All Saints and Souls Day has long been especially meaningful for and hugely popular with the faith community with whom I worship – St. Stephen’s.
As regular readers of either this blog or The Progressive Catholic Voice would know, the community of St. Stephen’s is currently in transition. The vast majority of its members, for instance, now worship together as the Spirit of St. Stephen’s Catholic Community, and today’s All Saints Day Homecoming celebration drew well over 200 people to our current home at Park House in South Minneapolis.
Following is one of the readings we shared this morning. It’s from Barbara Brown Taylor’s book, A Great Cloud of Witness.
What makes a saint? Extravagance. Excessive love, flagrant mercy, radical affection, exorbitant charity, immoderate faith, intemperate hope, inordinate love. None of which is an achievement, a badge to be earned or a trophy to be sought; all are secondary by-products of the one thing that truly makes a saint, which is the love of God, which is membership in the body of Christ, which is what all of us, living and dead, remembered and forgotten, great souls and small, have in common. Some of us may do more with that love than others and may find ourselves able to reflect it in a way that causes others to call us saints, but the title is one that has been given to us all by virtue of our baptisms. The moment we rose dripping from the holy water we joined the communion of saints, and we cannot go back any more than we can give back our names or the blood in our veins.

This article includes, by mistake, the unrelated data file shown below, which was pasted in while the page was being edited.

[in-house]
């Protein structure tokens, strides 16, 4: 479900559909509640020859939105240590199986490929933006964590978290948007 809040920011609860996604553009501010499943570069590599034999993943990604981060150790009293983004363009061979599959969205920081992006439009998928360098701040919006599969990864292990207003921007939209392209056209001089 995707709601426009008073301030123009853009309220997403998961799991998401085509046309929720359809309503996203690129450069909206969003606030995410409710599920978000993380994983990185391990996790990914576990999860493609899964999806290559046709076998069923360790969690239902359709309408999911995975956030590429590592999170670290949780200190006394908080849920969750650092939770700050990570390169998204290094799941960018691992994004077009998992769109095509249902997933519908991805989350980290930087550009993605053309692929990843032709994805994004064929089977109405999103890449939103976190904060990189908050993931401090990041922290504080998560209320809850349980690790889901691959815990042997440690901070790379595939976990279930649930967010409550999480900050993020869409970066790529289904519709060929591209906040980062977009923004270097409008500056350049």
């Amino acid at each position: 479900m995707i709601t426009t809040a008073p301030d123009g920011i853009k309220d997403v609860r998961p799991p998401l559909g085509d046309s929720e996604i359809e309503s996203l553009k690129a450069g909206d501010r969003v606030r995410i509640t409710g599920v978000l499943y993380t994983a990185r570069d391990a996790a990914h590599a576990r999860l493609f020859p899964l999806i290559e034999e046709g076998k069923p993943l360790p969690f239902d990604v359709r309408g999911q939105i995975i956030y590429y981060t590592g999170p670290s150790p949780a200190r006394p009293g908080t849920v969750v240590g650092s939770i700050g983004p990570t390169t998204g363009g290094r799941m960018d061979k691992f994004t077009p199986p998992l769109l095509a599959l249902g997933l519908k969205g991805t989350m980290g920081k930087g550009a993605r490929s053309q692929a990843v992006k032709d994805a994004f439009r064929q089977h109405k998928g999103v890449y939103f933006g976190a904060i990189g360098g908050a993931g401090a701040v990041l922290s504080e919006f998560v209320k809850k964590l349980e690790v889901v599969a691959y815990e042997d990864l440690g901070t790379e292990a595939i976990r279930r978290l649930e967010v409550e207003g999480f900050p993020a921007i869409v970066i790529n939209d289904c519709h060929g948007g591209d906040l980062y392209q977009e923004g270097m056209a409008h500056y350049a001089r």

So All Saints Day is a family reunion indeed, of a clan made kin by Christ’s blood. There are heroes and scoundrels at the party, beloved aunts and estranged cousins, relatives we adore and those who plainly baffle us. They are all ours, and we are all included. On All Saints Day we worship amidst a great fluttering of wings, with the whole host of heaven crowding the air above our heads. Call their names and hear them answer “Present.” On All Saints Day, they belong to us and we to them, and as their ranks swell so do the possibilities that open up in our own lives. Because of them and because of one another and because of the God who binds us all together we can do more than any of us had dreamed to do alone.
This morning’s homily was delivered by Mike Menner, director of Alliance of the Streets, a program of St. Stephen’s Human Services.
Mike concluded his homily with the following words of inspiration:
There is power in remembering our saints. While in some corners saints might be described as “defenders of the faith,” I prefer to think of them as “inviters to the faith.” They have invited us to faith through their actions and their extravagant love. And with that invitation to faith is a parallel invitation to follow their example of action on behalf of all.
So we call out their names. Take a deep breath, remember them, and sing, “All you holy men and women, pray for us.”
See also the previous Wild Reed posts:
Gathering in Worship
Dispatches from the Periphery
The Shrinking Catholic Tent
A Homily for the Feast of the Epiphany